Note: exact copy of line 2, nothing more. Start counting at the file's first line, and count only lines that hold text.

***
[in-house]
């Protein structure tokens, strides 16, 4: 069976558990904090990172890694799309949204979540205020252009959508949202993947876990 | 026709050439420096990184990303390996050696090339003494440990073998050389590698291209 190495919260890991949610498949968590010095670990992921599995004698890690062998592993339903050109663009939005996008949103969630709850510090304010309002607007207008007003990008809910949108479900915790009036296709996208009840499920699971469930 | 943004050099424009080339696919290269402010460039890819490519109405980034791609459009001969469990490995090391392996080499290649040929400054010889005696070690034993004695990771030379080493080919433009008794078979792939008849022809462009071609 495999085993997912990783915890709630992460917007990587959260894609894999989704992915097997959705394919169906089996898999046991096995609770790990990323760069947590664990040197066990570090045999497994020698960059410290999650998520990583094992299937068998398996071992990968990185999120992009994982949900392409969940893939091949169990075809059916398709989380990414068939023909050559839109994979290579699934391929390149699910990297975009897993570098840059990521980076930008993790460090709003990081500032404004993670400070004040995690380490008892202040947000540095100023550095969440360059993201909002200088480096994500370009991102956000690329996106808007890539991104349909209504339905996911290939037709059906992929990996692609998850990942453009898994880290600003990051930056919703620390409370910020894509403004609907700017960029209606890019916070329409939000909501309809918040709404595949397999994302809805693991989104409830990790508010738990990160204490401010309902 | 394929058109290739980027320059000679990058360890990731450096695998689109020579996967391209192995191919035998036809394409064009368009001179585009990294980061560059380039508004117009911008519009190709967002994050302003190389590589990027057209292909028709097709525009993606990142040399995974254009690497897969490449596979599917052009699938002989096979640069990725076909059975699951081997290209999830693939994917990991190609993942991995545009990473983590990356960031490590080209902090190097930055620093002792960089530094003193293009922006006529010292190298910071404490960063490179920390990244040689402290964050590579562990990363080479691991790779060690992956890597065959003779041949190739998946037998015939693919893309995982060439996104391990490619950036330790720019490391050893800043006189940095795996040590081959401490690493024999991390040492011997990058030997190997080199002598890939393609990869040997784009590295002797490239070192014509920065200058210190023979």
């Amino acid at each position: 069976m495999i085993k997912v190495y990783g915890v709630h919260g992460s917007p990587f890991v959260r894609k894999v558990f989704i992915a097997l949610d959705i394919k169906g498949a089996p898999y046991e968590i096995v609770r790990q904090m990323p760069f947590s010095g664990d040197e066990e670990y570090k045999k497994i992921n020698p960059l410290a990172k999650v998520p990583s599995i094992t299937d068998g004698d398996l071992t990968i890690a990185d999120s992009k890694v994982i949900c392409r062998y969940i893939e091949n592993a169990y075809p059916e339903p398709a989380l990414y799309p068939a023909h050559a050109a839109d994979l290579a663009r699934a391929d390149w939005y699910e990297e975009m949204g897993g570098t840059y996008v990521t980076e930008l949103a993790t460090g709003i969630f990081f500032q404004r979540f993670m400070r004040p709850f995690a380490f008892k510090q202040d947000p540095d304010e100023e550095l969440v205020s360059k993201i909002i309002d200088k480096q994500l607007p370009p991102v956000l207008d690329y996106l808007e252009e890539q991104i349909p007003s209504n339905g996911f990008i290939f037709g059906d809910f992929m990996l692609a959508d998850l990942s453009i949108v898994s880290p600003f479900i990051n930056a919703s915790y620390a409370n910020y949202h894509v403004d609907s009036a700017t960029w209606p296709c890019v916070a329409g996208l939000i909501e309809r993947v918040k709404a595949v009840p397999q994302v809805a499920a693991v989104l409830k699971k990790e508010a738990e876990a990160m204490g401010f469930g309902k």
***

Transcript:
């Protein structure tokens, strides 16, 4: 069976558990904090990172890694799309949204979540205020252009959508949202993947876990 | 026709050439420096990184990303390996050696090339003494440990073998050389590698291209 190495919260890991949610498949968590010095670990992921599995004698890690062998592993339903050109663009939005996008949103969630709850510090304010309002607007207008007003990008809910949108479900915790009036296709996208009840499920699971469930 | 943004050099424009080339696919290269402010460039890819490519109405980034791609459009001969469990490995090391392996080499290649040929400054010889005696070690034993004695990771030379080493080919433009008794078979792939008849022809462009071609 495999085993997912990783915890709630992460917007990587959260894609894999989704992915097997959705394919169906089996898999046991096995609770790990990323760069947590664990040197066990570090045999497994020698960059410290999650998520990583094992299937068998398996071992990968990185999120992009994982949900392409969940893939091949169990075809059916398709989380990414068939023909050559839109994979290579699934391929390149699910990297975009897993570098840059990521980076930008993790460090709003990081500032404004993670400070004040995690380490008892202040947000540095100023550095969440360059993201909002200088480096994500370009991102956000690329996106808007890539991104349909209504339905996911290939037709059906992929990996692609998850990942453009898994880290600003990051930056919703620390409370910020894509403004609907700017960029209606890019916070329409939000909501309809918040709404595949397999994302809805693991989104409830990790508010738990990160204490401010309902 | 394929058109290739980027320059000679990058360890990731450096695998689109020579996967391209192995191919035998036809394409064009368009001179585009990294980061560059380039508004117009911008519009190709967002994050302003190389590589990027057209292909028709097709525009993606990142040399995974254009690497897969490449596979599917052009699938002989096979640069990725076909059975699951081997290209999830693939994917990991190609993942991995545009990473983590990356960031490590080209902090190097930055620093002792960089530094003193293009922006006529010292190298910071404490960063490179920390990244040689402290964050590579562990990363080479691991790779060690992956890597065959003779041949190739998946037998015939693919893309995982060439996104391990490619950036330790720019490391050893800043006189940095795996040590081959401490690493024999991390040492011997990058030997190997080199002598890939393609990869040997784009590295002797490239070192014509920065200058210190023979």